Giving evidence to MPs, Dame Louise Casey, who headed a stunning inquiry into the problems of uncontrolled immigration, has said that the “Trojan Horse” scandal of muslim extremists taking over schools which emerged in Birmingham in 2014 is being replicated across the country.
The shocking evidence has underlined concerns that uncontrolled immigration is allowing extremists to infiltrate communities across the UK and have the freedom to target and radicalise teenagers.
In October last year it was estimated that 850 British citizens had been recruited by the Muslim fanatics in Islamic State (Isis) to go to Syria, including three teenage girls in Mile End in London who were persuaded to go as “jihadi brides”.
She said Trojan Horse affair, involving an alleged takeover of schools by conservative Islamists in Birmingham, was not a one-off.
Dame Louise Casey said the ‘Trojan Horse’ scandal is being replicated across the UK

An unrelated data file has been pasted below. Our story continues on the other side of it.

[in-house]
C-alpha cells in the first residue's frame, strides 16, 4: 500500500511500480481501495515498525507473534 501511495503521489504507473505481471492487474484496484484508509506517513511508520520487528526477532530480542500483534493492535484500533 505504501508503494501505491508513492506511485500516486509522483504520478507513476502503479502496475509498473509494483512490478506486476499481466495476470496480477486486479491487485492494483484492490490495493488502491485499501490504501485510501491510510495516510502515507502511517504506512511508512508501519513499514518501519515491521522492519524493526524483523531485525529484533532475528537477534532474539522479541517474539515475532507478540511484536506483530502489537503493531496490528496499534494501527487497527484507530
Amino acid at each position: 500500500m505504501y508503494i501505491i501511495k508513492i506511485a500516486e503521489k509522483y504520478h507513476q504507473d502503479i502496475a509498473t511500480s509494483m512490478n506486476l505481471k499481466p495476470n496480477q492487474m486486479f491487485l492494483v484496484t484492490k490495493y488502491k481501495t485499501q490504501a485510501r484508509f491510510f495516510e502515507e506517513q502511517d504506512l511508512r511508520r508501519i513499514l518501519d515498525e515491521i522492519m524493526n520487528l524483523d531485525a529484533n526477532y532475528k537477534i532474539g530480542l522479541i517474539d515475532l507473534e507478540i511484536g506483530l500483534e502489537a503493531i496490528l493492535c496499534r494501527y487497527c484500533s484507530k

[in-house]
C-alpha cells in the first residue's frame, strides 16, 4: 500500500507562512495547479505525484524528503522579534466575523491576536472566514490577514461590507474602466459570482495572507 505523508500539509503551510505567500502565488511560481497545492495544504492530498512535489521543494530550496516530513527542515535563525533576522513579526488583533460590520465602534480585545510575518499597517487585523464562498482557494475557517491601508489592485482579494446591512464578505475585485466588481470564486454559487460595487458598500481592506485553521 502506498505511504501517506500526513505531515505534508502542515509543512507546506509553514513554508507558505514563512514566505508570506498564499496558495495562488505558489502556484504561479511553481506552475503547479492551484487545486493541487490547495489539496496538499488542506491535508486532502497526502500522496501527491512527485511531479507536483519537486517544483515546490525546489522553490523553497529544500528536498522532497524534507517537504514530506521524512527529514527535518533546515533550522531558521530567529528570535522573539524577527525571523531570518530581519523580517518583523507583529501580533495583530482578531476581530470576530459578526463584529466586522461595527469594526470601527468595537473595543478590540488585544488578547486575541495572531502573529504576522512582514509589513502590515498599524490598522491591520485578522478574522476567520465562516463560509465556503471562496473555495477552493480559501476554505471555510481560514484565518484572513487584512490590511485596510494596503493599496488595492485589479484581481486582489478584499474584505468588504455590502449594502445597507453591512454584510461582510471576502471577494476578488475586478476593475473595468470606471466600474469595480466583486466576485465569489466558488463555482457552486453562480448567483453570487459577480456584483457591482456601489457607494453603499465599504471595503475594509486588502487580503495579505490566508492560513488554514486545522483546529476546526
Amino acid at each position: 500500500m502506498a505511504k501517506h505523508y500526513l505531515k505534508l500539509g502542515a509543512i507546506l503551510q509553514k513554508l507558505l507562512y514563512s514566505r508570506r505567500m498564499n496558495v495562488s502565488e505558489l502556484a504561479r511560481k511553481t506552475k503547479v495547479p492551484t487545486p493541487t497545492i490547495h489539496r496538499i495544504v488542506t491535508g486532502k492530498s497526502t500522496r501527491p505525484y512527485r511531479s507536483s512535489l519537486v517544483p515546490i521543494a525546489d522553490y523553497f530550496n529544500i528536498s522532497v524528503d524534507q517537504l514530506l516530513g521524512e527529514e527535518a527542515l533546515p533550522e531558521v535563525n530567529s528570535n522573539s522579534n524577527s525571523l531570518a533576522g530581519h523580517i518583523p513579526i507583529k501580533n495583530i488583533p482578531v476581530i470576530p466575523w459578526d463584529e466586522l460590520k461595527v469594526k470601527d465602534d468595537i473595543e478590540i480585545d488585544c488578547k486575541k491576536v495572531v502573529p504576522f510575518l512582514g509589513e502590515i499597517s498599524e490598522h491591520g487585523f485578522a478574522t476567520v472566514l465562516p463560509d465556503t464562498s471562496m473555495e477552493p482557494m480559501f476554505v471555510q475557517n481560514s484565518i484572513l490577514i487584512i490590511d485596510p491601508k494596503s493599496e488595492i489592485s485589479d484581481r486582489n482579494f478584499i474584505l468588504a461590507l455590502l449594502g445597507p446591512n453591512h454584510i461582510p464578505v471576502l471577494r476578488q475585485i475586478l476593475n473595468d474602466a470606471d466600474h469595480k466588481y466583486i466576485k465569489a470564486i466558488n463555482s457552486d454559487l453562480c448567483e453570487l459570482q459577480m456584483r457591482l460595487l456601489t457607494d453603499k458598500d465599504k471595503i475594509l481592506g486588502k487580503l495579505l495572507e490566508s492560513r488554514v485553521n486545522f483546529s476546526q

She said: “We didn’t find it very difficult to find things like segregation of girls, some of these what I would describe anti-equal opportunities or anti-liberal values”, adding: “Yes, it’s happening elsewhere.”
Dame Louise, who last month released a hard-hitting report into segregation and immigration in the UK, also dismissed as a “sound-bite” the view integration should be seen as an equal effort between new arrivals and existing communities.
We didn’t find it very difficult to find things like segregation of girls
Giving evidence on her report to the House of Commons’ Communities and Local Government Select Committee, Dame Louise was asked whether she considered integration a “two-way process” or whether “some groups need to make more effort than others”.
In October last year it was estimated that 850 British citizens had been persuaded to join ISIS
She said: “No, I don’t think it’s a two-way street. I think that’s a sound-bite that people like to say.
“If we stick with the road analogy, I think integration is more like you’ve got a bloody big motorway and you’ve got a slip road of people coming in from the outside.
Dame Louise also rubbished the idea that integration was a two-way street as a ‘sound-bite’
“What you need to do is people in the middle, in the motorway, need to accommodate and be gentle and kind to the people coming in from the outside lane.
“But we’re all in the same direction and we’re all heading in the same direction.”